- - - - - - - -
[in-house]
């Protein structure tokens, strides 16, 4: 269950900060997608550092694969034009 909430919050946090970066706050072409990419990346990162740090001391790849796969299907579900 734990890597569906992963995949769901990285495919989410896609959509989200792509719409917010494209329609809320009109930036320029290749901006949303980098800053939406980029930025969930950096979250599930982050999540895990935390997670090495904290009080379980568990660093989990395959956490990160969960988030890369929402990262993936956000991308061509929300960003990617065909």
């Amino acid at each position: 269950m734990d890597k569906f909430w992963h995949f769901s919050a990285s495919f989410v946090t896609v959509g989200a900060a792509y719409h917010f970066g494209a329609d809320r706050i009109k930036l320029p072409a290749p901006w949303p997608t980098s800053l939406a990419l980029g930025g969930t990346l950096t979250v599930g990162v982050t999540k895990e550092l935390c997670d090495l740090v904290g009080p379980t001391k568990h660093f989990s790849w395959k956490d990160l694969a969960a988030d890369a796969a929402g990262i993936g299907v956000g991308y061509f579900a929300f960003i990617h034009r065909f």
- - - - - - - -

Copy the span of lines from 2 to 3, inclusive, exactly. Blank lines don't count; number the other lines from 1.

């Protein structure tokens, strides 16, 4: 269950900060997608550092694969034009 909430919050946090970066706050072409990419990346990162740090001391790849796969299907579900 734990890597569906992963995949769901990285495919989410896609959509989200792509719409917010494209329609809320009109930036320029290749901006949303980098800053939406980029930025969930950096979250599930982050999540895990935390997670090495904290009080379980568990660093989990395959956490990160969960988030890369929402990262993936956000991308061509929300960003990617065909």
């Amino acid at each position: 269950m734990d890597k569906f909430w992963h995949f769901s919050a990285s495919f989410v946090t896609v959509g989200a900060a792509y719409h917010f970066g494209a329609d809320r706050i009109k930036l320029p072409a290749p901006w949303p997608t980098s800053l939406a990419l980029g930025g969930t990346l950096t979250v599930g990162v982050t999540k895990e550092l935390c997670d090495l740090v904290g009080p379980t001391k568990h660093f989990s790849w395959k956490d990160l694969a969960a988030d890369a796969a929402g990262i993936g299907v956000g991308y061509f579900a929300f960003i990617h034009r065909f």